Houry, A., Gohar, M., Deschamps, J., Tischenko, E., Aymerich, S., Gruss, A., et al. (2012). Bacterial swimmers that infiltrate and take over the biofilm matrix. Proc. Natl. Acad. Sci. U.S.A. 109, 13088–13093. doi: 10.1073/pnas.1200791109
Kives, J., Orgaz, B., and SanJosé, C. (2006). Polysaccharide differences between planktonic and biofilm-associated EPS from Pseudomonas fluorescens B52. Colloids Surf. B Biointerfaces 52, 123–127. doi: 10.1016/j.colsurfb.2006.04.018
Klayman, B. J., Volden, P. A., Stewart, P. S., and Camper, A. K. (2009). Escherichia coli O157: H7 requires colonizing partner to adhere and persist in a capillary flow cell. Environ. Sci. Technol. 43, 2105–2111. doi: 10.1021/es802218q
Kocot, A. M., and Olszewska, M. A. (2017). Biofilm formation and microscopic analysis of biofilms formed by Listeria monocytogenes in a food processing context. LWT Food Sci. Technol. 84, 47–57. doi: 10.1016/j.lwt.2017.05.042
Langsrud, S., Moen, B., Møretrø, T., Løype, M., and Heir, E. (2016). Microbial dynamics in mixed culture biofilms of bacteria surviving sanitation of conveyor belts in salmon-processing plants. J. Appl. Microbiol. 120, 366–378. doi: 10.1111/jam.13013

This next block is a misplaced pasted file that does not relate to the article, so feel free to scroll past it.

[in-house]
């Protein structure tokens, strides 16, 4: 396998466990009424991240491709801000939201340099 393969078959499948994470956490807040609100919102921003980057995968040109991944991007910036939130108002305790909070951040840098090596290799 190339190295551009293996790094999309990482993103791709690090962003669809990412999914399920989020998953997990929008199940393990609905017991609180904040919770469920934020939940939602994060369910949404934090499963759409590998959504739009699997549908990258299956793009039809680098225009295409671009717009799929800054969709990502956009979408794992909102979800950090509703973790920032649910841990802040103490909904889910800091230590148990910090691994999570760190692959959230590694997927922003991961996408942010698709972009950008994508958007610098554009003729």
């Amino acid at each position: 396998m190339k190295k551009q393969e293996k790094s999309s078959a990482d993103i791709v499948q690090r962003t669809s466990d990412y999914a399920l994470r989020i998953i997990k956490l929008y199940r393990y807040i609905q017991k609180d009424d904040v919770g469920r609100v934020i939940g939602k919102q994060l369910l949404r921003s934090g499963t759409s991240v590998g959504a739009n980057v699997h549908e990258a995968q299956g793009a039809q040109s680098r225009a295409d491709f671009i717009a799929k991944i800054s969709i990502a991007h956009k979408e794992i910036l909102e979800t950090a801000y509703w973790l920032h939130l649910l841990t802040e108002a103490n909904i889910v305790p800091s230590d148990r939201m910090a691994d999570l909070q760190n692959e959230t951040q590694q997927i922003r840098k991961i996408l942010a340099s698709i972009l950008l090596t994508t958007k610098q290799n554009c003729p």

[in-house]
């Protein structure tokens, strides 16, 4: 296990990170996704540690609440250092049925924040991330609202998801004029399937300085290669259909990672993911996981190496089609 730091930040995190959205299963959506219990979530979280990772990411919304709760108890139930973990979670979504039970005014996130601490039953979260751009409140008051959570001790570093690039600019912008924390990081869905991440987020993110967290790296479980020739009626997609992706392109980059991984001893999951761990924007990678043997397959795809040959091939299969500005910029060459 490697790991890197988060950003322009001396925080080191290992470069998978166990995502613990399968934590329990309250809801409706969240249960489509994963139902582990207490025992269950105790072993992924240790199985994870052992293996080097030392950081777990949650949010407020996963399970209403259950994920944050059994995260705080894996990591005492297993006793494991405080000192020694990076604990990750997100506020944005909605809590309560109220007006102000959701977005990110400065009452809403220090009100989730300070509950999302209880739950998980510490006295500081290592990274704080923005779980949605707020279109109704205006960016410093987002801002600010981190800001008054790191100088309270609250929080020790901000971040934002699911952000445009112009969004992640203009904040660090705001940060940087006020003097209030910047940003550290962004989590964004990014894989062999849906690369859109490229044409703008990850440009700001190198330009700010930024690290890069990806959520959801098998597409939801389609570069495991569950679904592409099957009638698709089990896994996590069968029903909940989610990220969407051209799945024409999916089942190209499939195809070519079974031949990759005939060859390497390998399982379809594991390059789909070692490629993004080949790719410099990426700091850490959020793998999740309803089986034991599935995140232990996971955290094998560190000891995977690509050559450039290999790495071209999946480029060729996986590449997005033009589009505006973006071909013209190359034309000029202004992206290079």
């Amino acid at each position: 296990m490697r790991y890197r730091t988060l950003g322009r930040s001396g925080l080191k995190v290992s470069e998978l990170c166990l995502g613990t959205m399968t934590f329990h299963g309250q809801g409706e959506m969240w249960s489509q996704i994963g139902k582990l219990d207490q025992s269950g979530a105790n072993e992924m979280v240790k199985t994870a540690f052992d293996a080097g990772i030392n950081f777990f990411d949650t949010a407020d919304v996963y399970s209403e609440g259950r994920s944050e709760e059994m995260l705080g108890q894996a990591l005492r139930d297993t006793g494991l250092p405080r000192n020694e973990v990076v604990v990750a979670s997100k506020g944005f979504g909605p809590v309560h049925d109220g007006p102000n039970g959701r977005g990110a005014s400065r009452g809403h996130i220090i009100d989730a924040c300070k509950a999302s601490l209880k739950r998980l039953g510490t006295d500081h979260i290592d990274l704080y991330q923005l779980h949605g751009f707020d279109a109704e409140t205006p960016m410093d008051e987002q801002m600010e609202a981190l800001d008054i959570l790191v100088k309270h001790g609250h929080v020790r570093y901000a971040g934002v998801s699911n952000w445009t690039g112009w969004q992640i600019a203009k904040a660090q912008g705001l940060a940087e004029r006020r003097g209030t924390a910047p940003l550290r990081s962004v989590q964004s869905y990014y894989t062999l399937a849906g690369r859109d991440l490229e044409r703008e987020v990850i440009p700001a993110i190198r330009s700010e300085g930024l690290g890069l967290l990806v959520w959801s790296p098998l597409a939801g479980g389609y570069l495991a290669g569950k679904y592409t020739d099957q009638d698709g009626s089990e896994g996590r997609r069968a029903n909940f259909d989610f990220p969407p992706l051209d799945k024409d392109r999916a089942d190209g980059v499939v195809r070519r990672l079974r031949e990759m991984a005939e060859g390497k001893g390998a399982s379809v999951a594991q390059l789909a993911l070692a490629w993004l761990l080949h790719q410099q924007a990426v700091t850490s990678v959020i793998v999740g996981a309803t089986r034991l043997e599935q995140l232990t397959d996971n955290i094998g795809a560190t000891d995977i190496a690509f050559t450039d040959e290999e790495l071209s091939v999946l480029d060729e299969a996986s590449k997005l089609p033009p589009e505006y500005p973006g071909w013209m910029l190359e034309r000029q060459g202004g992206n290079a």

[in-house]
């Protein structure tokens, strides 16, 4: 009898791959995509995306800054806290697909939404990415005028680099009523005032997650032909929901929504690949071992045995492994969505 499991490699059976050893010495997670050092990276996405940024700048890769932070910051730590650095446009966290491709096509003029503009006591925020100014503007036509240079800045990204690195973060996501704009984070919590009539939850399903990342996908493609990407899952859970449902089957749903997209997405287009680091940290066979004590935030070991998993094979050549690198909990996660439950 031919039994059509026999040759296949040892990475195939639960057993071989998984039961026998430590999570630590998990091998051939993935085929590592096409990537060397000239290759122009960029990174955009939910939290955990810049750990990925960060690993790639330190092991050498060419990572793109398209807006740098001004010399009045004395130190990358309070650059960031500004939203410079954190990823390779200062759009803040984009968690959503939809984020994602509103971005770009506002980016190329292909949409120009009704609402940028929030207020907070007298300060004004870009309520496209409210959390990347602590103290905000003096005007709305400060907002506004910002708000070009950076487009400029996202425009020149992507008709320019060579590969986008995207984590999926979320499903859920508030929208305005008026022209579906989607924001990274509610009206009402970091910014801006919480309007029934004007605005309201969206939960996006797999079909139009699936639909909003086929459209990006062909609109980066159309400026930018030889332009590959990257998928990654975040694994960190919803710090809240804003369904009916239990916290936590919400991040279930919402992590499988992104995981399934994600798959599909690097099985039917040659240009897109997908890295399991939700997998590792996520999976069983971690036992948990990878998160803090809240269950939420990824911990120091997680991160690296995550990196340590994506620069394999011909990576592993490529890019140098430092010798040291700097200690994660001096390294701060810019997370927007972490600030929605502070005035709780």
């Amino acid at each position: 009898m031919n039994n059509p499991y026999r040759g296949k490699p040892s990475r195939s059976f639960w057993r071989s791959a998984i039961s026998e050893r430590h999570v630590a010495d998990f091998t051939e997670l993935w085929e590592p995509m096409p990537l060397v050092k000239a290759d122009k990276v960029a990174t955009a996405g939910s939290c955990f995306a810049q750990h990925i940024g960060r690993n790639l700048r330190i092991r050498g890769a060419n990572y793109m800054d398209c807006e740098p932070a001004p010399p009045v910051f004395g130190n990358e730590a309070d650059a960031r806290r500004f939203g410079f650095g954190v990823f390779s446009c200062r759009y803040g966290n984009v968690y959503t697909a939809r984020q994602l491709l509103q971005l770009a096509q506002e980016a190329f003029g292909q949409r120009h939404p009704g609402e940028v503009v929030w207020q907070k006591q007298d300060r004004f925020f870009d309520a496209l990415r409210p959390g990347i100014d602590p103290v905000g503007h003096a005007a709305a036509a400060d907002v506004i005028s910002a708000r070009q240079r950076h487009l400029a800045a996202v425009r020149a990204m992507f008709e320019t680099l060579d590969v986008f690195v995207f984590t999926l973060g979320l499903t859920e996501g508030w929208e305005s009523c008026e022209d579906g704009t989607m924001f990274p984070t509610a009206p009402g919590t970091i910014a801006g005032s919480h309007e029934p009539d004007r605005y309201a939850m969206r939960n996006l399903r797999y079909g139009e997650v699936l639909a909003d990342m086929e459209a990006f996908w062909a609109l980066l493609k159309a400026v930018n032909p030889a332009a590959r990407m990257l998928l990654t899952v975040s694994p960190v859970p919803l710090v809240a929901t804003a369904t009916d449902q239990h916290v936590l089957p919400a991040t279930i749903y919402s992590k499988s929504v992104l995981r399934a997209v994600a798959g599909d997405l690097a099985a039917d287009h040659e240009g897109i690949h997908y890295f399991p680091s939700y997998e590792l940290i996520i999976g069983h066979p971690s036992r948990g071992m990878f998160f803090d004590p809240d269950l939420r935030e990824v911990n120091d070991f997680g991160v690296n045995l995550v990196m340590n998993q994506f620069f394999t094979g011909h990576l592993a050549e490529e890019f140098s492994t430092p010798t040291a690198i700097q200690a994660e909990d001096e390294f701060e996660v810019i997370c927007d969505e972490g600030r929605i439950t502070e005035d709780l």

Li, Y., Petrova, O. E., Su, S., Lau, G. W., Panmanee, W., Na, R., et al. (2014). BdlA, DipA and induced dispersion contribute to acute virulence and chronic persistence of Pseudomonas aeruginosa. PLoS Pathog. 10:e1004168. doi: 10.1371/journal.ppat.1004168
Matsui, H., Verghese, M. W., Kesimer, M., Schwab, U. E., Randell, S. H., Sheehan, J. K., et al. (2005). Reduced three-dimensional motility in dehydrated airway mucus prevents neutrophil capture and killing bacteria on airway epithelial surfaces. J. Immunol. 175, 1090–1099. doi: 10.4049/jimmunol.175.2.1090
Orgaz, B., Lobete, M. M., Puga, C. H., and Sanjose, C. (2011). Effectiveness of chitosan against mature biofilms formed by food related bacteria. Int. J. Mol. Sci. 12, 817–828. doi: 10.3390/ijms12010817
Orgaz, B., Puga, C. H., Martínez-Suárez, J. V., and SanJose, C. (2013). Biofilm recovery from chitosan action: a possible clue to understand Listeria monocytogenes persistence in food plants. Food Control 32, 484–489. doi: 10.1016/j.foodcont.2013.01.024
Ortiz, S., López, V., Villatoro, D., López, P., Dávila, J. C., and Martínez-Suárez, J. V. (2010). A 3-year surveillance of the genetic diversity and persistence of Listeria monocytogenes in an Iberian pig slaughterhouse and processing plant. Foodborne Pathog. Dis. 7, 1177–1184. doi: 10.1089/fpd.2010.0535
Papaioannou, E., Giaouris, E. D., Berillis, P., and Boziaris, I. S. (2018). Dynamics of biofilm formation by Listeria monocytogenes on stainless steel under mono-species and mixed-culture simulated fish processing conditions and chemical disinfection challenges. Int. J. Food Microbiol. 267, 9–19. doi: 10.1016/j.ijfoodmicro.2017.12.020